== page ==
In his memoirs, Mises wrote that “The Chamber offered me the only field in which I could work in Austria.” He states that he did not aspire to a career in government service, but that a “university professorship was closed to me inasmuch as the universities were searching for interventionists and socialists.”9  Yet despite the unpopularity and vast resistance to his views, and his independent status unaided by political parties, Ludwig von Mises, by dint of his brilliance and energy, commanded the attention and respect, if not the agreement, of the Austrian state. In addition to Mises’s numerous tasks at the Chamber dealing with Austro-Hungarian finance and trade relations before the War, and debt problems afterwards, Mises’s major thrust as the chief adviser of the Austrian government was to wage a titanic battle against statism and inflation. Mises writes that:

In the Austria of the postwar world I was the economic conscience. Only a few helped me and all political parties distrusted me. And yet, all secretaries and party leaders sought my advice and opinion. I never tried to press my opinion on them. I never sought out a statesman or politician. Unless I was formally invited I never appeared in the lobbies of Parliament and government departments. Secretaries and party leaders visited my Chamber office more often than I visited theirs.10

Mises’s most important activity as economic adviser to the Austrian government was a gallant and determined effort to stop the rampant inflation, and hence to reverse the hyperinflationary thrust of post-war Austrian monetary policy. Here Mises had one staunch ally: the noted business economist and jurist Wilhelm Rosenberg, a former student of Carl Menger. Valiantly the two fought against the Austrian policy of huge deficits and the creation of paper money. If Mises and Rosenberg had not fought with such determination, the Austrian krone would have gone the way of the hyperinflation of the German mark in 1923. By 1922, after three years of struggle, Mises and Rosenberg succeeded in getting the Austrian currency stabilized at the rate of 14,400 paper krone to one pre-war gold krone, the krone of the gold standard. If not for their battle, the krone “in early 1922 would have fallen to one-millionth or one-billionth of its gold parity in 1892,” as would happen in Germany a year later.11  The problem was that the stabilization was a half-way house, and despite Mises’s best efforts, the Austrian government continued a policy of inflation, bank credit expansion, deficits and welfare-state measures that steadily and gravely consummed the capital of Austria, and also pushed the commercial bank into an ever-more inflated and shakier financial position. As the Austrian banks became more inflated during the late 1920s, Mises was prevented, because of his official position, from speaking out publicly and thereby endangering their already highly wobbly status. Mises was caught in an impossible Catch-22 trap:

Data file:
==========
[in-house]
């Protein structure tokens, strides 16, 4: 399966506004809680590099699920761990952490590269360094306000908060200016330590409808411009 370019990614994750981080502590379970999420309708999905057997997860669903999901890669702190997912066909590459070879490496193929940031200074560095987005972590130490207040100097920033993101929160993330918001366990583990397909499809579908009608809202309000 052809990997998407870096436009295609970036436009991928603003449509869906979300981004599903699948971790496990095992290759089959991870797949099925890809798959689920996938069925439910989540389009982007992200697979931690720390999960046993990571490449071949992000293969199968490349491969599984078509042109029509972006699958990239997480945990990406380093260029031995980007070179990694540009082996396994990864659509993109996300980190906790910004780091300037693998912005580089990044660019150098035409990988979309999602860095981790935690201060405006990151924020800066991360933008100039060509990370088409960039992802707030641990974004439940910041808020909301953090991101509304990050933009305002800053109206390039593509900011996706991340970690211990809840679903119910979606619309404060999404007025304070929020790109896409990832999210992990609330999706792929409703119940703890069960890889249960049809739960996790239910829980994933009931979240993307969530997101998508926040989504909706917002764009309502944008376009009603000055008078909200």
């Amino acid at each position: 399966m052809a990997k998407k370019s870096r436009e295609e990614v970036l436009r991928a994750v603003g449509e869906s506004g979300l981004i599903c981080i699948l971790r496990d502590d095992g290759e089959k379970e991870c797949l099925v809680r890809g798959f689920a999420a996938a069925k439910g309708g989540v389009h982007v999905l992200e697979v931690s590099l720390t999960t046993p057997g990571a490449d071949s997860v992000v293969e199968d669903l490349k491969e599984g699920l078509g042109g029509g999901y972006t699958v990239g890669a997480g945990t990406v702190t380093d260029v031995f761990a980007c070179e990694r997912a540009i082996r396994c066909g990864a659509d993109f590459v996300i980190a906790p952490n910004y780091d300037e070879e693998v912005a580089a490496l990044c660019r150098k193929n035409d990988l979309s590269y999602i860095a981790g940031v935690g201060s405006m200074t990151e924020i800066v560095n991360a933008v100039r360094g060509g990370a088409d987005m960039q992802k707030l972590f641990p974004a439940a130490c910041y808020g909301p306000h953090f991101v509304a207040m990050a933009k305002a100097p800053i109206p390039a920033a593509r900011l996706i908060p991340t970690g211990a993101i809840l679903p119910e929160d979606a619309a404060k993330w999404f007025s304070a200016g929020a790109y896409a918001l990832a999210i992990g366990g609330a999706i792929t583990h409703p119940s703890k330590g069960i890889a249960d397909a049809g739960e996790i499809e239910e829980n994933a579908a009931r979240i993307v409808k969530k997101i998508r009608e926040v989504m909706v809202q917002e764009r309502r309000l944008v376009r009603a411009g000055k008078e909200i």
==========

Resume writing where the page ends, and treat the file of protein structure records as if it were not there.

In public these things could not be freely discussed, as the credit reputation of the Austrian economy had to be protected with care. It would have been very easy, indeed, to present the facts in such a way that everyone would have seen the necessity for halting the policy of capital consumption, but such action would have undermined the banks’ foreign credits making instant bankruptcy unavoidable. Therefore, I was forced to use extraordinary restraint in my efforts to change economic policies lest I frighten the public and jeopardize the credit of banks and industry.

This restraint guided my conduct during the...period from the crown [krone] stabilization in 1922 to the collapse of the Kreditanstalt [bank] in the spring of 1931. The worse the situation grew through the continuation of the disastrous policy, the greater became the danger of a credit crisis and the more important it became not to disquiet the foreign markets.12